You hear the four-letter word over and over in business and academic circles.
“Grit” is the new genius. To reach goals, business and nonprofit leaders must toughen up. Grit has become one of the most important indicators of success.
“Entrepreneurs who wake up each day, miraculously converting hope into progress, purpose into profit, and obstacles into opportunities demonstrate the kind of emotional grit that grows jobs, dreams, and economies,” said Paul G. Stoltz, author of “GRIT: The New Science of What it Takes to Persevere, Flourish, Succeed” (ClimbStrong Press, 2015) and founding director of the GRIT Institute in San Luis Obispo, Calif.
Grit is defined as strength of sprit and mind. Stoltz describes it as the capacity to dig deep and do whatever it takes, even sacrifice, struggle and suffer, to achieve your most worthy goals in the best ways.
Unlike many traits, he says grit can be readily understood, measured and improved.
Linda Kaplan Thaler and Robin Koval, authors of the book “Grit to Great: How Perseverance, Passion, and Pluck Take You from Ordinary to Extraordinary” (Crown Business, 2015) describes grit as the great equalizer.
“Anyone, at any time, whatever their background or resources, can lay claim to it,” says Kaplan Thaler, co-founder and chief executive of the Kaplan Thaler group in New York City.
Grit transforms people with ordinary accomplishments into extraordinary leaders. In their book, they detail how Steve Jobs had a 2.65 GPA in high school and dropped out of college. Michael Jordan didn’t make the cut for his high school varsity team. Colin Powell had a C average in school and scant self-confidence.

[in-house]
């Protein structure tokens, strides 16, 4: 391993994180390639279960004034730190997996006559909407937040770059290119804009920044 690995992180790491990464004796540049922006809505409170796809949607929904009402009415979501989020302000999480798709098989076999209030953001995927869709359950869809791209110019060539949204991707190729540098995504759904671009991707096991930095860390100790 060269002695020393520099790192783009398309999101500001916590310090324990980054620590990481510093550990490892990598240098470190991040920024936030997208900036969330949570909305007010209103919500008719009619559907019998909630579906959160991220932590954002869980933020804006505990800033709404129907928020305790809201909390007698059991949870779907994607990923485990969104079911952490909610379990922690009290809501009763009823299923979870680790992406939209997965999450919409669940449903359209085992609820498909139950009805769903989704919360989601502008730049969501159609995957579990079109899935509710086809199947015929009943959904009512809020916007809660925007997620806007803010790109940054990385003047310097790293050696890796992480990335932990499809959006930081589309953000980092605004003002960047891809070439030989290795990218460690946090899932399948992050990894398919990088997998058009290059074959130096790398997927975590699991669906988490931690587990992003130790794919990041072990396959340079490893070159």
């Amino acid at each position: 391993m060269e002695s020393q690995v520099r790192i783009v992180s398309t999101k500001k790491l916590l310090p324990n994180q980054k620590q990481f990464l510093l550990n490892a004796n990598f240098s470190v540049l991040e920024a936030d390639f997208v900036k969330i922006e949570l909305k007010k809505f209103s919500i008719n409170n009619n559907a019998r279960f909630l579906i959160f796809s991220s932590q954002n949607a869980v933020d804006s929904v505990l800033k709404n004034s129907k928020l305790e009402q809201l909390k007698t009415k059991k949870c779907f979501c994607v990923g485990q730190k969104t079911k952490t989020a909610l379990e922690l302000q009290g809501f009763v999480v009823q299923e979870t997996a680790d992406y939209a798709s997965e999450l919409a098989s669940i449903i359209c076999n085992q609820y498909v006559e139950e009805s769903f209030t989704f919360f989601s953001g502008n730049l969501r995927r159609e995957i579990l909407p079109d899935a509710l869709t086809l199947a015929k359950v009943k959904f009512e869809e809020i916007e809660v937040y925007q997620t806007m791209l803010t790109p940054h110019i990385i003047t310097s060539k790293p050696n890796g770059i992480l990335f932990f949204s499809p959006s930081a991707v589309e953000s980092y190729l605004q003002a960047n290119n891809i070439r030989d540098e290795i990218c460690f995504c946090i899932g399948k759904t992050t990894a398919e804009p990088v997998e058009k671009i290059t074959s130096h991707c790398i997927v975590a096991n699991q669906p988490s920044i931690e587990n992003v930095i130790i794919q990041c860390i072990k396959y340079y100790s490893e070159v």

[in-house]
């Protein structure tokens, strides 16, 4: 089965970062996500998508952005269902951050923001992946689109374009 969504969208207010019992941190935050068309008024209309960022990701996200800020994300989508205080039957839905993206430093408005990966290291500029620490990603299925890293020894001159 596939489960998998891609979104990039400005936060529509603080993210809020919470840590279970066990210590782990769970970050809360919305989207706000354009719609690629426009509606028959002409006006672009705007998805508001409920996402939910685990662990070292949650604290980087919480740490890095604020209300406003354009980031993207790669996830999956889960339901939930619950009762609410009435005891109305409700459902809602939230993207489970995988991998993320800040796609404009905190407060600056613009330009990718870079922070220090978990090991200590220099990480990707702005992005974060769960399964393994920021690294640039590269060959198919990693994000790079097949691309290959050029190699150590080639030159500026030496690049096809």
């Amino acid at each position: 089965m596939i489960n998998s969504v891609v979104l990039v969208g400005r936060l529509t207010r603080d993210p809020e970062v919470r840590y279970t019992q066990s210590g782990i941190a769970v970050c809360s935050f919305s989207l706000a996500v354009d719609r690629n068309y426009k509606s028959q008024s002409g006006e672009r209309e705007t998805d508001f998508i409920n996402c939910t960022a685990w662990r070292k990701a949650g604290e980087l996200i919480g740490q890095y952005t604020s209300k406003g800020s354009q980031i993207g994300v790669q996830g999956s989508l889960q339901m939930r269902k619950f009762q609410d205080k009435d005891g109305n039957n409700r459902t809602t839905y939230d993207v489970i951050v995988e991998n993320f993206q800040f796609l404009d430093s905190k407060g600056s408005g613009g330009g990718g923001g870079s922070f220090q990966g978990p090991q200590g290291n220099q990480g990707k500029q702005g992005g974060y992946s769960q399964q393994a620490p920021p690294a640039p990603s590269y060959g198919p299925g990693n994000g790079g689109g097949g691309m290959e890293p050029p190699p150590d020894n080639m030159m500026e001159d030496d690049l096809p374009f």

None had showed the “it” factor – supreme intelligence, virtuoso talent or a pedigree birthright that predicted their ultimate success. Koval, chief executive and president of Legacy, the national public health foundation in Washington, D.C., says they possessed the grit factor – a steadfast and tireless work ethic that made all the difference.
“We now know that passion and perseverance matter more than talent or intelligence when it comes to being successful,” she adds. “And the great thing about grit is that working harder, smarter, more passionately, and longer is something we control.”
Grit’s four dimensions
Stoltz points out that grit extends beyond sheer tenacity or perseverance. The world is filled with dumb grit and smart grit. Dumb grit is basically a combination of pursuing “less than ideal” goals with “less than ideal” strategies. In some instances, it can boil down to going after really dumb stuff in really dumb ways. Bad grit means pursuing goals that can be damaging.
“Smart grit means knowing when to quit,” he says. “It’s about giving your absolute best to the right things, in the right ways, for the right reasons.”
The four building blocks that form and fuel grit are growth, resilience, instinct and tenacity. To be more successful, you should gauge your strength with each.
Growth: Your propensity to seek and consider new ideas, additional alternatives, different approaches and fresh perspectives.
If you have a growth mindset, you are more likely to get, keep, engage in and succeed at work. Specifically, the propensity to seek different alternatives, perspectives and approaches has a significant effect on your ability to forge ahead toward your goals.
Resilience: Your capacity to respond constructively and make good use of all adversity.
You can break adversity down into its two main parts. First, how bad do you perceive it to be on a scale of one to 10? Second, how much do you really care? Over time, either adversity consumes you, or you have to consume it. That’s why resilience is so essential to grit.
Instinct: Your gut-level capacity to pursue the right goals in the best and smartest ways.
Think about how much time, effort, resources and energy are spent pursuing less-than-optimal goals, in less-than-optimal ways. By focusing on goals and strategies that are increasingly close to optimal, you’re closer to succeeding in the grit game.
Tenacity: The degree to which you persist, commit to, stick with and relentlessly go after something.
Tenacity propels you across the finish line. It’s about pushing beyond what other, more “reasonable” minds would consider prudent.